Monday, February 18, 2008

How Chinglish is created

This is the cover of an exercise book. Decorations of this nature - both the weird pictures and the bizarrely combative slogans (if your eyes aren't quite up to it, the speech bubble emanating from the 'angry' glass of water says: "Soil bean, you want to fuck what?") - are almost obligatory on such items. It is very difficult to buy any stationery in this country that doesn't make you look like a complete twat. I generally stock up on A4 pads (completely unknown here) and Moleskin notebooks when I'm back in the UK.

I picked this example up from Brendan O'Kane's blog. Brendan is an occasional drinking companion who stopped by here last week with some contributions for the 'possible band names' game (thanks). He is a formidably bright young man and one of the best translators in the business; his Chinese language ability is quite daunting, outstripping that of most native Chinese. This work, alas, keeps him so busy that he doesn't have all that much time for a social life or for blogging. However, it is worth checking out his blog every once in a while; he may not post very often, but it's usually diverting stuff when he does. This post, explaining how hilarious mistranslations such as the one above come about, is particularly worth reading.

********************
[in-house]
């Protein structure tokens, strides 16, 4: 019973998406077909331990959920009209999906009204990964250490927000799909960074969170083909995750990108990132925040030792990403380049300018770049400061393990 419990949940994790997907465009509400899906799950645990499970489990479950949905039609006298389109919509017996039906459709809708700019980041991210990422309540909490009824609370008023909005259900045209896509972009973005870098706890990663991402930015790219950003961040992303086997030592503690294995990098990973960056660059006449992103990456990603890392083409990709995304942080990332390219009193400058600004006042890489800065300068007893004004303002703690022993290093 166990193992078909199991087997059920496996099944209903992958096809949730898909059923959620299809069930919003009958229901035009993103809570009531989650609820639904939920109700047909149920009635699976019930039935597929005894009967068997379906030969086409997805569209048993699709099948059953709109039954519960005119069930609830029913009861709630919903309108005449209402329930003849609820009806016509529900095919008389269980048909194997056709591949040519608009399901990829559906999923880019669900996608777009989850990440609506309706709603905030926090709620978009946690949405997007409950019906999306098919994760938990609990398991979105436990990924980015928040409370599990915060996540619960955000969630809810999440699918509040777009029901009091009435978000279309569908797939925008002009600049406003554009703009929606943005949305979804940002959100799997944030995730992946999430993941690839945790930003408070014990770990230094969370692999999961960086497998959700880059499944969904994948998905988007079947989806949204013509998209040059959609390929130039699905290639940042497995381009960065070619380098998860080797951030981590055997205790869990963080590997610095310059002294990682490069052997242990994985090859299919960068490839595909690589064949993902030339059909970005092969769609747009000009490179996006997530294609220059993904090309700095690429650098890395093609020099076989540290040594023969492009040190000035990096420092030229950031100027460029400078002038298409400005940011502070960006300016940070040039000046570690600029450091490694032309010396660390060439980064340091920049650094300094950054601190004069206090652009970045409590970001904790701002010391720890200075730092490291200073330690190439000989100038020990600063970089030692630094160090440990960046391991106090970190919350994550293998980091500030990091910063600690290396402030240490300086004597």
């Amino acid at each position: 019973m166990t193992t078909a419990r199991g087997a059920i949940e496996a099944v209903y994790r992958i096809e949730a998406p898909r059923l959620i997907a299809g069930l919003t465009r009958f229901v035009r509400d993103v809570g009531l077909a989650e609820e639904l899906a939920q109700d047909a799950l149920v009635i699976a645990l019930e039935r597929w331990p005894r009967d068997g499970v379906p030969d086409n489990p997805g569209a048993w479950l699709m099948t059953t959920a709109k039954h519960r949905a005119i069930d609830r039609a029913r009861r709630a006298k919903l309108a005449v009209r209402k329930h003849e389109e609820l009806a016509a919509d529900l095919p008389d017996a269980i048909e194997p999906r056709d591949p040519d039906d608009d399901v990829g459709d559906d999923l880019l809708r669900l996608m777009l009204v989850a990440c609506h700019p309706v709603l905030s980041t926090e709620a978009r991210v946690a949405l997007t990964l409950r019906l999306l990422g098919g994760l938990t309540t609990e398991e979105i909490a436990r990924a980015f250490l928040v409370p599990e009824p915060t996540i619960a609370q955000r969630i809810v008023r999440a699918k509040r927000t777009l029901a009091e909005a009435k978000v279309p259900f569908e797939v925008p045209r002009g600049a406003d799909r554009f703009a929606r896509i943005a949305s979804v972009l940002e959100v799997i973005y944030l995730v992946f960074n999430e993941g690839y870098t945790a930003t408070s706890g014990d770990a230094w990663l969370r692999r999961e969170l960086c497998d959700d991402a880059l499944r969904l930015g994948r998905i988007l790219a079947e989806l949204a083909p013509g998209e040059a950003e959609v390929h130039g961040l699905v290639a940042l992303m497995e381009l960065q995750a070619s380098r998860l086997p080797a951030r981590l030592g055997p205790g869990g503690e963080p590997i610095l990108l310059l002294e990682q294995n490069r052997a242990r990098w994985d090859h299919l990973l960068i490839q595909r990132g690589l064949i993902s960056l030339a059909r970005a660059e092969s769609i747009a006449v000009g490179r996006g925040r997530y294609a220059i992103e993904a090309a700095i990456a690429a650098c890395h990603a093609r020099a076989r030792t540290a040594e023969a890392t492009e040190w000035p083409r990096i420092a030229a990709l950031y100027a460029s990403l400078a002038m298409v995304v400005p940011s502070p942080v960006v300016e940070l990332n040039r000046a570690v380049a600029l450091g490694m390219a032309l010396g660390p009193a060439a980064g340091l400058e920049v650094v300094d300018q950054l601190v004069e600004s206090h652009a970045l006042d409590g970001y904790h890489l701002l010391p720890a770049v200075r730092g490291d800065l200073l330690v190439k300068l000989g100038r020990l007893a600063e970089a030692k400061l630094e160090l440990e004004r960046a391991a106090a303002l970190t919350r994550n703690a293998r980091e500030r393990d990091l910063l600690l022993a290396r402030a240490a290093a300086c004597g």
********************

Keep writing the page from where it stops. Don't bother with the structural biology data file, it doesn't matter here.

Anonymous said...

bizarro! will have to check out brendan's blog, later.

i imagine this cuts both ways. when I was a kid, t-shirts with hanzi characters were quite popular, but no one knew what they meant. I refused to wear clothing spouting a language I couldn't read. I bet the 1 hanzi-literate family in my State just sat around the table every dinner and had giggle-fits recounting the silly t-shirts they'd encountered that day.

Unknown said...

Hey - thanks for the link. I liked your post about Harbin: it's been ages since I was last back there, and I really should make another effort to give the city a fair shake after a long year of hating the place.

Froog said...

I seem to know so many laowai who "started out" in Harbin, Brendan - but who are mightily glad to have escaped.

It has a special place in my heart (a 'huge relief'-shaped place) because the first job I was offered in China was there, and I so nearly took it, but..... I think it was a classic case of one of their foreign teachers having gone loco in the middle of the long winter, and they wanted a replacement at - I kid you not - 5 days' notice. Hello - visa, jabs, notice on current job, notice on current apartment, saying goodbye to family , etc..... 5 weeks would be pretty brisk; 5 days, no way.

But that was what started me thinking about China again - after I'd nearly got it out of my system.